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True Evolution: A Peter Molyneux Interview
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True Evolution: A Peter Molyneux Interview

June 7, 2010 Article Start Previous Page 4 of 4

It seems like, when you play an RPG as a gamer who likes the genre, at different times you want different things; that's one of the reasons why the genre has its own unique fan base. I have very fond memories of grinding levels in certain RPGs that I've played, and it seems like in other genres there's this pressure to propel people forward always and to always be showing them something new.

PM: It is an overwhelming urge, and that's all part of the craft of what we're making. There aren't many -- if you look at this in an analogous way to movies -- there aren't many movies like action games, which are all about actions.

Most action movies have the love interest bit; they have the "Ah, my parents are wonderful" bit; the sort of enriching bit. They have those -- to me, a lot of them are very bland -- but the good movies that do it right, just when you think, "Oh, God, I don't want any more action; I just want a bit of downtime," then they give you that downtime.

I think we're just realizing that what we're making is a sort of arc of enjoyment, and that arc of enjoyment should have definitely a variety in it. It's so easy to get the balance of that wrong, I think.

It's like the basic philosophical argument that, without evil, good can't exist; without some downtime, action doesn't have any meaning.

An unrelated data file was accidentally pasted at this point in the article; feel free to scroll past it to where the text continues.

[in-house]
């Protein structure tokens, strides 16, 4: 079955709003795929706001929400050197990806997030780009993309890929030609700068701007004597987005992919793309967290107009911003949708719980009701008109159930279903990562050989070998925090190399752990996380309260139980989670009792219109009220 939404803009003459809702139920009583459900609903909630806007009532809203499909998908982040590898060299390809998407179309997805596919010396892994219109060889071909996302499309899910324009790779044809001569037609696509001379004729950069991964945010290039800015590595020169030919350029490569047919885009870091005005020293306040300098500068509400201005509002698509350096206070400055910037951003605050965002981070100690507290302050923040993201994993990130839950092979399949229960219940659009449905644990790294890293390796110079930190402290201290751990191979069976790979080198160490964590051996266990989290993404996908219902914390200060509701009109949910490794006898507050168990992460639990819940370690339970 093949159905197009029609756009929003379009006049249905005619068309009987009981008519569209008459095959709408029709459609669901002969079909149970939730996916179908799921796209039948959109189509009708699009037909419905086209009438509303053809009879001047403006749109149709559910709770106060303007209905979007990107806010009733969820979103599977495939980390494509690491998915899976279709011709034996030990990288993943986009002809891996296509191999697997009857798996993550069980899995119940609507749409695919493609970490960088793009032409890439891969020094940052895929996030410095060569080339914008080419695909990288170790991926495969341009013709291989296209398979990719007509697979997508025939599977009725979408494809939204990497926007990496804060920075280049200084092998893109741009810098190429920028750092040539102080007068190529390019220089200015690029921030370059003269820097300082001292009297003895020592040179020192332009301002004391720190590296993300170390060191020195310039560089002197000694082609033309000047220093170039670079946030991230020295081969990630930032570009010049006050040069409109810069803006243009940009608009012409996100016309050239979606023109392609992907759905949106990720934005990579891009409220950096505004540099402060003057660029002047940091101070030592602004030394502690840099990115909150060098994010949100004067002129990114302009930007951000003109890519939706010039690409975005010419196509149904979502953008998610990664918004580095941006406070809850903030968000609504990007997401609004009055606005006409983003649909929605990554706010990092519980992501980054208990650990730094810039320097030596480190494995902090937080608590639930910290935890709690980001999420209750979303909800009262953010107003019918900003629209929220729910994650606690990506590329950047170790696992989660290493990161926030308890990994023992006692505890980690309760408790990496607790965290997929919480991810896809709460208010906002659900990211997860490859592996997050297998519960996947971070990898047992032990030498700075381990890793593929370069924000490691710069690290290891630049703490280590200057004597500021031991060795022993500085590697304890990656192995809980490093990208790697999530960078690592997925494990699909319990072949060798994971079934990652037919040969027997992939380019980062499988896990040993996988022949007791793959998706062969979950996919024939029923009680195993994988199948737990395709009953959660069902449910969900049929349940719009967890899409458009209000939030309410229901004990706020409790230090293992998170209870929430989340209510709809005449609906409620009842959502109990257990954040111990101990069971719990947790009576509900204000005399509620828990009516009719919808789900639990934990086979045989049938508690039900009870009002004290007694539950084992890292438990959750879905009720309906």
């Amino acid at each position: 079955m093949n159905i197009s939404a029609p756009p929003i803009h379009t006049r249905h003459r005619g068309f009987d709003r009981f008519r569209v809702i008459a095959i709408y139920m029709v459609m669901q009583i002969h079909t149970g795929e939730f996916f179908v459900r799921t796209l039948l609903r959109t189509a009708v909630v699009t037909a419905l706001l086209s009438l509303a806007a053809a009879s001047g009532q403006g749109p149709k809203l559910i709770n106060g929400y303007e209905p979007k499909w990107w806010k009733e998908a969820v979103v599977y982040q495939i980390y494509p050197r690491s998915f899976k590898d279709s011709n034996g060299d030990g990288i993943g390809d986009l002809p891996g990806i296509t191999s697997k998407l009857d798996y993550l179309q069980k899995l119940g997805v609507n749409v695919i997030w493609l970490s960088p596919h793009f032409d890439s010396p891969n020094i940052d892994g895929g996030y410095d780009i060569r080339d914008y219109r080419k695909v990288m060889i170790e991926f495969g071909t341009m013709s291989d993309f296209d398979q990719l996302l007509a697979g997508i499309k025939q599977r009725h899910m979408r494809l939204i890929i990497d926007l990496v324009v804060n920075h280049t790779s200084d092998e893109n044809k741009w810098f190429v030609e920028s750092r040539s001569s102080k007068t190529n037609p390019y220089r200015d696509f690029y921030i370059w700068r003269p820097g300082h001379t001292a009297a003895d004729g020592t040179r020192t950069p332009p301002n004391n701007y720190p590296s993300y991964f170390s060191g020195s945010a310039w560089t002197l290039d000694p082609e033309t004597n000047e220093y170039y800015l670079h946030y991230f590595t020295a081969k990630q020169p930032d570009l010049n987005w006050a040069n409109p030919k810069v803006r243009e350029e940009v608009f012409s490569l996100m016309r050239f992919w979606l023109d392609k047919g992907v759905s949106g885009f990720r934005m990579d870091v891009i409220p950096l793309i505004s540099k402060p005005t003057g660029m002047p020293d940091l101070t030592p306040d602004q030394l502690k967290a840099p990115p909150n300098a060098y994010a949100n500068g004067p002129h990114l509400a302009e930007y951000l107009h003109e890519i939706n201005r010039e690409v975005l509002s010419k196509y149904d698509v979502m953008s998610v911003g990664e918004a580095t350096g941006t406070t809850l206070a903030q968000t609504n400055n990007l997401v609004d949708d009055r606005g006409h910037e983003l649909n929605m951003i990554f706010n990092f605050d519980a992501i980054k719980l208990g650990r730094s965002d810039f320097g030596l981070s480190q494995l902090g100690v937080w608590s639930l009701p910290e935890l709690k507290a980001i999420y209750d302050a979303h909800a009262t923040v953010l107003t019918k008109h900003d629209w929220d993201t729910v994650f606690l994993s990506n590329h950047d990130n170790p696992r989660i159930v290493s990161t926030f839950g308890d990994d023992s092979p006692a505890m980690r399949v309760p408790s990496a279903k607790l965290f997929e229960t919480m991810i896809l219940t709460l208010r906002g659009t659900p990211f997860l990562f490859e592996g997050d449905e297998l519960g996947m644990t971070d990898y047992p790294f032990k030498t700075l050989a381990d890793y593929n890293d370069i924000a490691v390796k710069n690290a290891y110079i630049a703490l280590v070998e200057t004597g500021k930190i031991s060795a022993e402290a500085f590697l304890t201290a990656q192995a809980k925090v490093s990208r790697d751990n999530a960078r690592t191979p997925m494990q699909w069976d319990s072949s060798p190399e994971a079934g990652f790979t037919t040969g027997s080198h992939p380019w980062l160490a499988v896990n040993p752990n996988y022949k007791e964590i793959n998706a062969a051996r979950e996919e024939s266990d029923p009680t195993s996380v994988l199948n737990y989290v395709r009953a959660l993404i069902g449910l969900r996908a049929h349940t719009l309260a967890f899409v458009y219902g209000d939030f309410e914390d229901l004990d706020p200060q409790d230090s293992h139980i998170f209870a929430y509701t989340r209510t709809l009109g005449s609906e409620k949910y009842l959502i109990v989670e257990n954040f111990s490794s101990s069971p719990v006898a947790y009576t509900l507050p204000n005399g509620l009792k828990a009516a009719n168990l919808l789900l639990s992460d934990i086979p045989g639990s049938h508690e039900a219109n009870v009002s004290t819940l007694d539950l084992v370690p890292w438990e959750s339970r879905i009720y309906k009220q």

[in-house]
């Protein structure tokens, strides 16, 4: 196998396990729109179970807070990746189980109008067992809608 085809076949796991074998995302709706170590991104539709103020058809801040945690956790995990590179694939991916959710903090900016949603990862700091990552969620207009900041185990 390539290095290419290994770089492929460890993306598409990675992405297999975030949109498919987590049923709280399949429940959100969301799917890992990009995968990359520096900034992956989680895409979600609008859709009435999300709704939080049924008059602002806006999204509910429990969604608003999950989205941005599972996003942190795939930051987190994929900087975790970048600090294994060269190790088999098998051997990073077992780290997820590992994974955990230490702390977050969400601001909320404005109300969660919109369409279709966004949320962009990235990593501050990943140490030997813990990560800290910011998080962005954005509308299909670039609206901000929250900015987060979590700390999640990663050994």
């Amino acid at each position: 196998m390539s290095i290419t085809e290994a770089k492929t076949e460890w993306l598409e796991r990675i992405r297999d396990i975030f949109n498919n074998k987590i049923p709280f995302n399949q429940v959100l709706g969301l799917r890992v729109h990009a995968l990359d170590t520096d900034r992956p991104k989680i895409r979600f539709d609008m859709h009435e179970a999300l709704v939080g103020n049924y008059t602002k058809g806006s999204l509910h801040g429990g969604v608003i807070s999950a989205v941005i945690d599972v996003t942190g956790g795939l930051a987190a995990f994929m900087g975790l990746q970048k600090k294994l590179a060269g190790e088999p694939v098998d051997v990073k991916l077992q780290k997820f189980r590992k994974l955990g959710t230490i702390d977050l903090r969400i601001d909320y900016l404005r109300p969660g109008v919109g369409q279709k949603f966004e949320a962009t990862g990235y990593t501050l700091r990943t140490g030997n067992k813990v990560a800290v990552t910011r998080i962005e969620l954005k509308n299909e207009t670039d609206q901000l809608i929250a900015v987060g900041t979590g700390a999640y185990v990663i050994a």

PM: That's right; absolutely right. Yeah, you need the high action moments, and you need the low action moments. Quite often the journey to the action moment can be as enjoyable, in a very different way, than the actual action and the anticipation of defeating the enemy. It's a very interesting thing with Fable. I don't keep on saying "Fable III" because I want to market Fable III to you; I'm just saying it to show that we think about these things.

With Fable III, building up the bad guy -- and Josh will remember this -- I keep on saying, "Make the bad guy a real bad guy. Don't make him a little bit of a nice guy; make him a bad guy. Make me want to defeat him!" And then, when I defeat him, that will feel more emotionally powerful, and then you can turn the cards and say that this bad guy isn't all he's cracked up to be. Then it becomes more interesting.

But there's a lot of craft and skill which all comes together, which makes games a true art form now; I think it is growing up to be a true art form.

You also talked about how some of your motivation for streamlining or making Fable III accessible is commercial.

PM: Yeah. I mean, a lot of it is commercial. A lot of it is -- I said "We want five million people to play our game." That's me as a greedy kid just saying, "I want more; I want more." Of course you want people to enjoy it more.

A lot of times, I think, if I speak to someone and they say, "Ah, I really liked Fable, once I got into it" -- that's a disaster! That's a disastrous thing to think that you were crafting something which somebody has to struggle to get into.